Tuesday, April 21, 2009

Anatomy of a Page: Part 1 of 3

When people look at my journal pages, I am often asked how I do what I do: it's nothing special...just a lot of layering...but this answer still mystifies some people so I thought I might break down my process into a series of steps. During the creation of this page, I took scans as I progressed so I could show what I started with and how I got from point A to point Z. Loading multiple photos into a single Blogger post is pretty tedious so I'm going to break this process up into three separate posts.

I started with a piece of 140 lb. hot press watercolor paper, and over a piece of lace, misted the page with sprays I've made with water and dye ink. I ended up with a soft print of the lace that needed a bit more color so I sprayed some more ink in spots.

Next, I collaged on some torn pieces of a city map of Melbourne, Australia. The map has some cool red letters and numbers around the edge but the pieces were a little too stark white for my taste. I sponged on a tad of yellow dye ink to soften the white of the map.

Right now the map pieces look simply stuck onto the page (since they are) and the next few steps are aimed at integrating layers together so they appear as a cohesive unit. Think of it as knitting or weaving...layer intertwines with layer...the artist weaves back and forth between the intial layer and the next and the one after that.

To start knitting the layers together, I picked up some sequin scrim in a couple of different sizes and chose some acrylic paints in colors that coordinated with the spray inks I used earlier. I began stenciling on lots of spots, paying particular attention to the edges of the map, trying to soften the transition between the collage item and the intial sprayed background. It is important not to get too attached to something on your page, at least at first, as often, most of what you layer in will get covered up by subsequent layers. Notice how the edges of the map pieces are starting to get lost as the spot pattern blurs the boundary between the background and the first layer. Cool! Tomorrow, I post the next three steps (there's nine in all). During this entire process, I don't have a final product in mind. I'm just playing at this point, although one could say I am playing with a direction in mind: to create a unified and interesting background for focal imagery and journaling.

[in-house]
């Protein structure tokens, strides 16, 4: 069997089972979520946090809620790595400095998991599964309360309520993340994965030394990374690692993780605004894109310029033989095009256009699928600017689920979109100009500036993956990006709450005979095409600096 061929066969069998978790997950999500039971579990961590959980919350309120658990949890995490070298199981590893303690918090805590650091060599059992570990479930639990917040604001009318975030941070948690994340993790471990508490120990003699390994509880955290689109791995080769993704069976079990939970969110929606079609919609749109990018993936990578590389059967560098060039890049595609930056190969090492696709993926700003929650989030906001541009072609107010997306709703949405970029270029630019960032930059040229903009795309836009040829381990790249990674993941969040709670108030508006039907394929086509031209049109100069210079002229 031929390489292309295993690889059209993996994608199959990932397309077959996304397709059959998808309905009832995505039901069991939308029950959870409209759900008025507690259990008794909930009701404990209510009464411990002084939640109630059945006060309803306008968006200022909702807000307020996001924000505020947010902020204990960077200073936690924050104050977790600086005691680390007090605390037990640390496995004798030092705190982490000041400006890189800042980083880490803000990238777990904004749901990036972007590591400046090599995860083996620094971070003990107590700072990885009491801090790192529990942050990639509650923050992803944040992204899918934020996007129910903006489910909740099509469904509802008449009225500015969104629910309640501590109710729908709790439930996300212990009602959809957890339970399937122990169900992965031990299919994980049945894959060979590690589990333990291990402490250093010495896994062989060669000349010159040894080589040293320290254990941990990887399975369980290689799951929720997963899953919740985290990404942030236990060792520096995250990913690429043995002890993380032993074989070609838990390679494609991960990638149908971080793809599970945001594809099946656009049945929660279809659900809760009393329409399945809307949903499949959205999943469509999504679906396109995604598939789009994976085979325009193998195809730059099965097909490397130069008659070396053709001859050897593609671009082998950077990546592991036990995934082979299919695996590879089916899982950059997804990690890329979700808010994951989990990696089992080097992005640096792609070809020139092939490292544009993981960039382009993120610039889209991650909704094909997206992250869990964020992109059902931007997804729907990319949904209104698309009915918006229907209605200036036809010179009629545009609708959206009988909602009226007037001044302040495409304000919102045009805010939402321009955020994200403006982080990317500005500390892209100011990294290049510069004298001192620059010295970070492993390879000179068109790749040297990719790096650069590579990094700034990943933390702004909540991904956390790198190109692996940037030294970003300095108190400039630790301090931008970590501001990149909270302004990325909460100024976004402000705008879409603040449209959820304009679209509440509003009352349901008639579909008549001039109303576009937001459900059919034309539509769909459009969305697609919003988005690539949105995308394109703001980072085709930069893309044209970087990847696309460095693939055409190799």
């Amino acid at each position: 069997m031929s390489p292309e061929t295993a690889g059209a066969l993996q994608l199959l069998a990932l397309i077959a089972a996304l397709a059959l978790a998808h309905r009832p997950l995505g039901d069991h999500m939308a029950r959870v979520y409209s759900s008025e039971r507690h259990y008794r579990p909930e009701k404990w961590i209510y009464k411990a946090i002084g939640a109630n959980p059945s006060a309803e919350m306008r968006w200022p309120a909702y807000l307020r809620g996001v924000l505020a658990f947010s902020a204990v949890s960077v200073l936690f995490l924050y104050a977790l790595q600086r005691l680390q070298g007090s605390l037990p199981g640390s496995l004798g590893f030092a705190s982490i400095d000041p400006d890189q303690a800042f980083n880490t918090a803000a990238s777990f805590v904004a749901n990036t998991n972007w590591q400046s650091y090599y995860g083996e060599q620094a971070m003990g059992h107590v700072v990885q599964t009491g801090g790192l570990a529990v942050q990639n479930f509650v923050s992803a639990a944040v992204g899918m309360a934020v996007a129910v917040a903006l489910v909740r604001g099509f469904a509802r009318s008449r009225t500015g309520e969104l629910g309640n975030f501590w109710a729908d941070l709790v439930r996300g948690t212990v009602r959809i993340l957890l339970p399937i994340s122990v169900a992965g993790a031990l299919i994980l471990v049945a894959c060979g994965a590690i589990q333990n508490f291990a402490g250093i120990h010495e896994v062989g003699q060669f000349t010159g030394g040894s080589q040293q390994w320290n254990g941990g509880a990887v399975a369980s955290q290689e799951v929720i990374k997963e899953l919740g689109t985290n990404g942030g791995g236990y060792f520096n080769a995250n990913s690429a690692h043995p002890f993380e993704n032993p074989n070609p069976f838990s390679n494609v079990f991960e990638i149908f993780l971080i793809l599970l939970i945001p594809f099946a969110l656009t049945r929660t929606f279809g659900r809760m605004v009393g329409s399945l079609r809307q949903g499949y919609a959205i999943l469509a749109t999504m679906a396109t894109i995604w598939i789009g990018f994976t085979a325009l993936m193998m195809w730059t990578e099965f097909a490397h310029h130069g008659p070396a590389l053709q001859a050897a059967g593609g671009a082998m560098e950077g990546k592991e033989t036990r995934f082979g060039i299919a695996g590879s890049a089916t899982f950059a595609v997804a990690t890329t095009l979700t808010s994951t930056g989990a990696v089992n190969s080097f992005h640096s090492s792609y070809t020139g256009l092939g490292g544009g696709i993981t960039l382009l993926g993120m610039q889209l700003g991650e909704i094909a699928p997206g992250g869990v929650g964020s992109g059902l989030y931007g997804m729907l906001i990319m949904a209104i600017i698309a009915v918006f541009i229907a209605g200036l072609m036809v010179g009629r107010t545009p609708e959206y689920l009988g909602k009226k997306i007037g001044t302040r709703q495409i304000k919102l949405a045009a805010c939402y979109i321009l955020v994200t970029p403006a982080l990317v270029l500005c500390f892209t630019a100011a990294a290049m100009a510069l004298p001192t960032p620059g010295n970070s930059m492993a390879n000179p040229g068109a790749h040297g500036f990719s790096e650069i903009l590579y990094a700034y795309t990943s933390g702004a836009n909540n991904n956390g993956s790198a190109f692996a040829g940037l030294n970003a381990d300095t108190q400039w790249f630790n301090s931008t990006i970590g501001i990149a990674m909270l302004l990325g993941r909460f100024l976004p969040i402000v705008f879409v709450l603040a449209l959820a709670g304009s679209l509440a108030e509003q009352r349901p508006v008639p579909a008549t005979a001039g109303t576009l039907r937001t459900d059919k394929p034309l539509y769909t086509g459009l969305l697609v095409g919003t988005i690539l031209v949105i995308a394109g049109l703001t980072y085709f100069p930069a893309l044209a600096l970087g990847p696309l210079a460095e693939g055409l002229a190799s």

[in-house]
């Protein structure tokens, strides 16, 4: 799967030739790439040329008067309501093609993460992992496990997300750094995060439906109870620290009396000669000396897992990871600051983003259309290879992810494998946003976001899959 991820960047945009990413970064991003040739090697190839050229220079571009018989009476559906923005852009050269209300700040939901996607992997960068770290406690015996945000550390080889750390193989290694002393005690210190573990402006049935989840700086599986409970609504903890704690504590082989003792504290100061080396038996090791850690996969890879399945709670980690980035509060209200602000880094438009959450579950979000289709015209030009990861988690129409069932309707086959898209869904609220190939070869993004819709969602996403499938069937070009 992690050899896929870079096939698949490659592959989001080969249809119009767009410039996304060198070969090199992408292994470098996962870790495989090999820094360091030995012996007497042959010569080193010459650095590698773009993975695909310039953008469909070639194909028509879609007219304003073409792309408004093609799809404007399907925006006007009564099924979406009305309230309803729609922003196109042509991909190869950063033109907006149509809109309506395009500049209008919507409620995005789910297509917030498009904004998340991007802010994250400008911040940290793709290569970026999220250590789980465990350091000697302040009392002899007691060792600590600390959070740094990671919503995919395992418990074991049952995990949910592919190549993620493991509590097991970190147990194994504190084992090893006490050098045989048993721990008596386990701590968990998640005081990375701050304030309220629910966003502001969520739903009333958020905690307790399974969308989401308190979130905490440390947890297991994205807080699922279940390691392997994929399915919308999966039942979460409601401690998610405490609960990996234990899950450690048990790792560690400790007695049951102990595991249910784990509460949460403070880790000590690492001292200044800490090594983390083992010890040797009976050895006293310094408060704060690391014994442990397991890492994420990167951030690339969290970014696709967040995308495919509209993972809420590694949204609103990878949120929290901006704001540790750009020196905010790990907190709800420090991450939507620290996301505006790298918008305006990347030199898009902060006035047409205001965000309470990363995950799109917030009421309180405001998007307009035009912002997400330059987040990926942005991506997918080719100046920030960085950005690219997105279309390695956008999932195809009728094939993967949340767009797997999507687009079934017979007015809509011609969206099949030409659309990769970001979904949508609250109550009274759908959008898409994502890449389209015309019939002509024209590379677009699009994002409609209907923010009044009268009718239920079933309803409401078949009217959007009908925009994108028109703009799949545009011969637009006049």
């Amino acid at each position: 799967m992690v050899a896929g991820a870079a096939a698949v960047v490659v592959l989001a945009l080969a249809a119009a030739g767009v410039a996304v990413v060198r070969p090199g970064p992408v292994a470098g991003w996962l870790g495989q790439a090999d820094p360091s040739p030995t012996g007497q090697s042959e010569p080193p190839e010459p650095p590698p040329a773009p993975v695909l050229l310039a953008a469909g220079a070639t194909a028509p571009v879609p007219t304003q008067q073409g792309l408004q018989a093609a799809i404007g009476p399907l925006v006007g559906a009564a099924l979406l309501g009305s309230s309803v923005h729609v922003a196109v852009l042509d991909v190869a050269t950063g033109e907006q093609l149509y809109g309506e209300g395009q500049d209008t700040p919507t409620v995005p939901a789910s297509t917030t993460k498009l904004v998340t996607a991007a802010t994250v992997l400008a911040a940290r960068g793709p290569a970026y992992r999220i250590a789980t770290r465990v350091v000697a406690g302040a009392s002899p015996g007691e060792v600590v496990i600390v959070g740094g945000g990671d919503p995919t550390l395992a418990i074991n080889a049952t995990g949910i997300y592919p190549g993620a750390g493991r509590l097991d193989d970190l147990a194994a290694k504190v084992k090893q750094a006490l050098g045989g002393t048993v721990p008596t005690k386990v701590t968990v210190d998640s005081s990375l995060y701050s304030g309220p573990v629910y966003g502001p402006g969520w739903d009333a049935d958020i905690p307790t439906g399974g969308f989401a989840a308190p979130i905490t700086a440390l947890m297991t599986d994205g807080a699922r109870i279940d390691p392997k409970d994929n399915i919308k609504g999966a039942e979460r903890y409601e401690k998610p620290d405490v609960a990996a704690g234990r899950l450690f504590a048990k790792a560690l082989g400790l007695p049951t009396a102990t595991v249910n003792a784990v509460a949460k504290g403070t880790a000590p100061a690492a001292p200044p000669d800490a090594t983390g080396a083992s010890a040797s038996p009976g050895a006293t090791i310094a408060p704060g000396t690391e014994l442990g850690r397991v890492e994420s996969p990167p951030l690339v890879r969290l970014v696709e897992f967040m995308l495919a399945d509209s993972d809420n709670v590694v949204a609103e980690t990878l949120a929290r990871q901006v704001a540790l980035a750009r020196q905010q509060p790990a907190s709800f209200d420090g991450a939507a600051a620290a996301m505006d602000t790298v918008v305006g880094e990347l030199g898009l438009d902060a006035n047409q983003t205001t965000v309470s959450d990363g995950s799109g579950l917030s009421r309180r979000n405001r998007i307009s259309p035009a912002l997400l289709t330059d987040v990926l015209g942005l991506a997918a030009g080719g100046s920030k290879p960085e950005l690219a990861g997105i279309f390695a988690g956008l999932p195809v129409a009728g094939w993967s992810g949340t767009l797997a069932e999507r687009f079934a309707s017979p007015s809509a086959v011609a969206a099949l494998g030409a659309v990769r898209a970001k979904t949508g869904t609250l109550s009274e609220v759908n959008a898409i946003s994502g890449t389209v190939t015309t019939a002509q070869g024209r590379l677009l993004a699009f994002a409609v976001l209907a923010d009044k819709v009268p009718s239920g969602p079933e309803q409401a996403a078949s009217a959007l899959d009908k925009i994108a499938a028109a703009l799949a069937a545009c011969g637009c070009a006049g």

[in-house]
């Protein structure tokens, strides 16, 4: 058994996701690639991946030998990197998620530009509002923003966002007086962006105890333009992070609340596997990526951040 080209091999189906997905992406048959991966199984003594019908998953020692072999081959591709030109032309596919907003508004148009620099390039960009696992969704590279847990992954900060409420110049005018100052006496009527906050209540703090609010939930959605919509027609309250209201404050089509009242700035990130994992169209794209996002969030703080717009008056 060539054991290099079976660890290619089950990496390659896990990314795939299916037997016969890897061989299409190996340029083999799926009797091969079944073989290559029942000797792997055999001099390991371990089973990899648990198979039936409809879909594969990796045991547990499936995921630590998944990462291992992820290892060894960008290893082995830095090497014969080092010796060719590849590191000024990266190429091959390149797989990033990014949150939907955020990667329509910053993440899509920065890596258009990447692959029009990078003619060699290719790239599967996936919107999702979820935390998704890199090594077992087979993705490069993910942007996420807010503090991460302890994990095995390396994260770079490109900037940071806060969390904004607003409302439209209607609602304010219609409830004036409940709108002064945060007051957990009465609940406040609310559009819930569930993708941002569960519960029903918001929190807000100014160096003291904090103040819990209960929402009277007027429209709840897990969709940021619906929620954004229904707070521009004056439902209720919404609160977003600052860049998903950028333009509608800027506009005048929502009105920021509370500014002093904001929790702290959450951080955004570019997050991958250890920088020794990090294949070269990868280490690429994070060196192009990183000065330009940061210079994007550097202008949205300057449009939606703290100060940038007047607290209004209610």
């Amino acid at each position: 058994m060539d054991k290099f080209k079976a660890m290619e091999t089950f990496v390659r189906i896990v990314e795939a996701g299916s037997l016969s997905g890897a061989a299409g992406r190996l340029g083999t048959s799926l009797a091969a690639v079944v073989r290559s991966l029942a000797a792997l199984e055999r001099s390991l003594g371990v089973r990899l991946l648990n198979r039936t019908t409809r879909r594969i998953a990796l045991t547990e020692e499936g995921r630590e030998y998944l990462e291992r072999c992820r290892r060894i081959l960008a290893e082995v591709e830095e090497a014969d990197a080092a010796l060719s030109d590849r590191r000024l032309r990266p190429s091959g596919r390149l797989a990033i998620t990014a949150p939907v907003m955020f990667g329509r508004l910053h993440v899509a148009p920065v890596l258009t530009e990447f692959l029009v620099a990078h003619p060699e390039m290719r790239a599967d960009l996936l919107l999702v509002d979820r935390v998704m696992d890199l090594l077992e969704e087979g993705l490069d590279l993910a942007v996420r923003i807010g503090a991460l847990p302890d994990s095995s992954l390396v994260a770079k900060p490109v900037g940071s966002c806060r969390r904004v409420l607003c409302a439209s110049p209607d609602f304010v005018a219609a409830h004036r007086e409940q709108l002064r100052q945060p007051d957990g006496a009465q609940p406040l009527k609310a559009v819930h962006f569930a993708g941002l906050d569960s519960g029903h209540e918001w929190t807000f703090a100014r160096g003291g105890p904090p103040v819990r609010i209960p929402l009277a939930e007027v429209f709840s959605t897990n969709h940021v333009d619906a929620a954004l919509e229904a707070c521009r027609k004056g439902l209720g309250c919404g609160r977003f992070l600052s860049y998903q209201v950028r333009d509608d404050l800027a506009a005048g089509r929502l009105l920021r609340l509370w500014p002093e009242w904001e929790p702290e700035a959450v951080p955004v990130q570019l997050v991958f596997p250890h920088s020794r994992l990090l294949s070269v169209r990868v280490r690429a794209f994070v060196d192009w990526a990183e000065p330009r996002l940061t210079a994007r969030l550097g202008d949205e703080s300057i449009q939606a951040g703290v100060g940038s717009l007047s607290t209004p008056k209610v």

1. hey thanks for deciding to post your process, should help us out in blogland. I love your work and the colour, the colour is amazing.

  2. Thanks so much for breaking it down in steps. And the pages featured on MA's blog...SWOON! Ok, off to read more of your yummy posts.

  3. Thank you SO much for sharing your techniques. Your pages are beautiful . . . you're much too modest!

    Love your art and your blog! Just discovered you and will be back again. Hope you don't mind if I add you to my blog roll. Terri

  4. Your spray posts have been so vibrant! I attempts are off...need some difference colors. Thanks for the inspiration.

  5. Great Work! Thanks for sharing.
    Blessings, peace, and love to you,

  6. I forgot to ask what you water dye ratio was? I have tried easter egg tablets with vinegar but it is too watery and spreads under the stencil...glue didn't help.

  7. Amazing!!! It was a lot of fun working alongside you in your journaling and artwork, Michelle!
    Love the layers :)

  8. Thanks for sharing your process--I found it very helpful.

  9. I realize I'm about 3 years too late here, but I have the same question Bonnie does--what is your dye ink to water ratio? Mine always came out too weak. Also, do you have a favorite brand of dye ink?

    Thank you!!!


Thank you for visiting my blog and taking a moment to comment! If you would like a response to a specific question, you are welcome to email me directly at lostcoastpost@suddenlink.net

Thank you again for the time you've spent here. Most sincerely, Michelle

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